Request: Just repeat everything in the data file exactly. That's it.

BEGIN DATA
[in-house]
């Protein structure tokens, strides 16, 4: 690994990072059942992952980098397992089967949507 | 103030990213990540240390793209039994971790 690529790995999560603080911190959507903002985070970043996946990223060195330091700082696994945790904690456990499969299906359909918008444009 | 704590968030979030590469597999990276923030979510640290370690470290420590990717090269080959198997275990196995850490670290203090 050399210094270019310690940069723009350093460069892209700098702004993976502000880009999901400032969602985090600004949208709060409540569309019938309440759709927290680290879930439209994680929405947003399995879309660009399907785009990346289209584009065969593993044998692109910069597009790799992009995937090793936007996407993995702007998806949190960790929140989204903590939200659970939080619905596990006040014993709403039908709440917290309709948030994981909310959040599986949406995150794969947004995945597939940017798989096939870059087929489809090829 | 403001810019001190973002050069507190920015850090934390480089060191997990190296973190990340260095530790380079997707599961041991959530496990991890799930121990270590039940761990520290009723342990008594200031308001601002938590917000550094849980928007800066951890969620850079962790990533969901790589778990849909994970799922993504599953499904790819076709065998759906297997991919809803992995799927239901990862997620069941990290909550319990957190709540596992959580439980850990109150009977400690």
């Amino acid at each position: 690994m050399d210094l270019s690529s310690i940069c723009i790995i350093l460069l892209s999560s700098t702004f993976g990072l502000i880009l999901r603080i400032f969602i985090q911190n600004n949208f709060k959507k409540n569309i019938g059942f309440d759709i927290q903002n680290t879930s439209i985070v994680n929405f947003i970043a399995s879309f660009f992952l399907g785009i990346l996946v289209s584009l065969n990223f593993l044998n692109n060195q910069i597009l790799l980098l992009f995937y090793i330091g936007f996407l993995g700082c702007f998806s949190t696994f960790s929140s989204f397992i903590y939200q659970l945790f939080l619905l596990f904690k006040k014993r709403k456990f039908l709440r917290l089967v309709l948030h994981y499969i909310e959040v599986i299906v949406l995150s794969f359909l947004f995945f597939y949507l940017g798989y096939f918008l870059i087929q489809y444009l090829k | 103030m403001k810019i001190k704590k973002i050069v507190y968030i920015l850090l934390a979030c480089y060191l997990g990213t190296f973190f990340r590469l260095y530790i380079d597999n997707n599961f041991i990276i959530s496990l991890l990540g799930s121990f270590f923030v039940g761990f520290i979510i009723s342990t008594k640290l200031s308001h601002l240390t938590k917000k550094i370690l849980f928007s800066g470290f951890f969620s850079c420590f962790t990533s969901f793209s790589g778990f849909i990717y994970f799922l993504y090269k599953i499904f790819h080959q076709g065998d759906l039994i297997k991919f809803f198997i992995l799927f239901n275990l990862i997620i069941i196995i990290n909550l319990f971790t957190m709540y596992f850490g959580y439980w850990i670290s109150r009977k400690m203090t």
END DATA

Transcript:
[in-house]
């Protein structure tokens, strides 16, 4: 690994990072059942992952980098397992089967949507 | 103030990213990540240390793209039994971790 690529790995999560603080911190959507903002985070970043996946990223060195330091700082696994945790904690456990499969299906359909918008444009 | 704590968030979030590469597999990276923030979510640290370690470290420590990717090269080959198997275990196995850490670290203090 050399210094270019310690940069723009350093460069892209700098702004993976502000880009999901400032969602985090600004949208709060409540569309019938309440759709927290680290879930439209994680929405947003399995879309660009399907785009990346289209584009065969593993044998692109910069597009790799992009995937090793936007996407993995702007998806949190960790929140989204903590939200659970939080619905596990006040014993709403039908709440917290309709948030994981909310959040599986949406995150794969947004995945597939940017798989096939870059087929489809090829 | 403001810019001190973002050069507190920015850090934390480089060191997990190296973190990340260095530790380079997707599961041991959530496990991890799930121990270590039940761990520290009723342990008594200031308001601002938590917000550094849980928007800066951890969620850079962790990533969901790589778990849909994970799922993504599953499904790819076709065998759906297997991919809803992995799927239901990862997620069941990290909550319990957190709540596992959580439980850990109150009977400690």
């Amino acid at each position: 690994m050399d210094l270019s690529s310690i940069c723009i790995i350093l460069l892209s999560s700098t702004f993976g990072l502000i880009l999901r603080i400032f969602i985090q911190n600004n949208f709060k959507k409540n569309i019938g059942f309440d759709i927290q903002n680290t879930s439209i985070v994680n929405f947003i970043a399995s879309f660009f992952l399907g785009i990346l996946v289209s584009l065969n990223f593993l044998n692109n060195q910069i597009l790799l980098l992009f995937y090793i330091g936007f996407l993995g700082c702007f998806s949190t696994f960790s929140s989204f397992i903590y939200q659970l945790f939080l619905l596990f904690k006040k014993r709403k456990f039908l709440r917290l089967v309709l948030h994981y499969i909310e959040v599986i299906v949406l995150s794969f359909l947004f995945f597939y949507l940017g798989y096939f918008l870059i087929q489809y444009l090829k | 103030m403001k810019i001190k704590k973002i050069v507190y968030i920015l850090l934390a979030c480089y060191l997990g990213t190296f973190f990340r590469l260095y530790i380079d597999n997707n599961f041991i990276i959530s496990l991890l990540g799930s121990f270590f923030v039940g761990f520290i979510i009723s342990t008594k640290l200031s308001h601002l240390t938590k917000k550094i370690l849980f928007s800066g470290f951890f969620s850079c420590f962790t990533s969901f793209s790589g778990f849909i990717y994970f799922l993504y090269k599953i499904f790819h080959q076709g065998d759906l039994i297997k991919f809803f198997i992995l799927f239901n275990l990862i997620i069941i196995i990290n909550l319990f971790t957190m709540y596992f850490g959580y439980w850990i670290s109150r009977k400690m203090t």